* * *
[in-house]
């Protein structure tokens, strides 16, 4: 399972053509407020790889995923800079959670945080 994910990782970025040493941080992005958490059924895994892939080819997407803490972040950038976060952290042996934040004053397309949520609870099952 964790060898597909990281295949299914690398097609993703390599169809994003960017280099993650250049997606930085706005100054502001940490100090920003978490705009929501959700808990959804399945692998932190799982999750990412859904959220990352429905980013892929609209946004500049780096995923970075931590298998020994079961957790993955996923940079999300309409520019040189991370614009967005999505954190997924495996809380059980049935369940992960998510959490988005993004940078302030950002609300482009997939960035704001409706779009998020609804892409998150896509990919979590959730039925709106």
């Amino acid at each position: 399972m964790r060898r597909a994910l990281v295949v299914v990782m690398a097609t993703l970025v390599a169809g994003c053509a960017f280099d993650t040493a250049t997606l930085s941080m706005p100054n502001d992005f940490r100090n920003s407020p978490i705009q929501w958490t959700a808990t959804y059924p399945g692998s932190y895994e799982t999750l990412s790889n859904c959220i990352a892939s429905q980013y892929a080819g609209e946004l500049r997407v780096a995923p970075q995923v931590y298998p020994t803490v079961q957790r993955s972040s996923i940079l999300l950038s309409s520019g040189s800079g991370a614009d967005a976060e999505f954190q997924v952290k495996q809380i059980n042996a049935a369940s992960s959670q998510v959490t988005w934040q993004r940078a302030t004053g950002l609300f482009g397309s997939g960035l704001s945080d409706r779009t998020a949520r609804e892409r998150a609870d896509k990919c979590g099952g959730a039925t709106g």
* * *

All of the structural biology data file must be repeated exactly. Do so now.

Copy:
[in-house]
């Protein structure tokens, strides 16, 4: 399972053509407020790889995923800079959670945080 994910990782970025040493941080992005958490059924895994892939080819997407803490972040950038976060952290042996934040004053397309949520609870099952 964790060898597909990281295949299914690398097609993703390599169809994003960017280099993650250049997606930085706005100054502001940490100090920003978490705009929501959700808990959804399945692998932190799982999750990412859904959220990352429905980013892929609209946004500049780096995923970075931590298998020994079961957790993955996923940079999300309409520019040189991370614009967005999505954190997924495996809380059980049935369940992960998510959490988005993004940078302030950002609300482009997939960035704001409706779009998020609804892409998150896509990919979590959730039925709106």
């Amino acid at each position: 399972m964790r060898r597909a994910l990281v295949v299914v990782m690398a097609t993703l970025v390599a169809g994003c053509a960017f280099d993650t040493a250049t997606l930085s941080m706005p100054n502001d992005f940490r100090n920003s407020p978490i705009q929501w958490t959700a808990t959804y059924p399945g692998s932190y895994e799982t999750l990412s790889n859904c959220i990352a892939s429905q980013y892929a080819g609209e946004l500049r997407v780096a995923p970075q995923v931590y298998p020994t803490v079961q957790r993955s972040s996923i940079l999300l950038s309409s520019g040189s800079g991370a614009d967005a976060e999505f954190q997924v952290k495996q809380i059980n042996a049935a369940s992960s959670q998510v959490t988005w934040q993004r940078a302030t004053g950002l609300f482009g397309s997939g960035l704001s945080d409706r779009t998020a949520r609804e892409r998150a609870d896509k990919c979590g099952g959730a039925t709106g």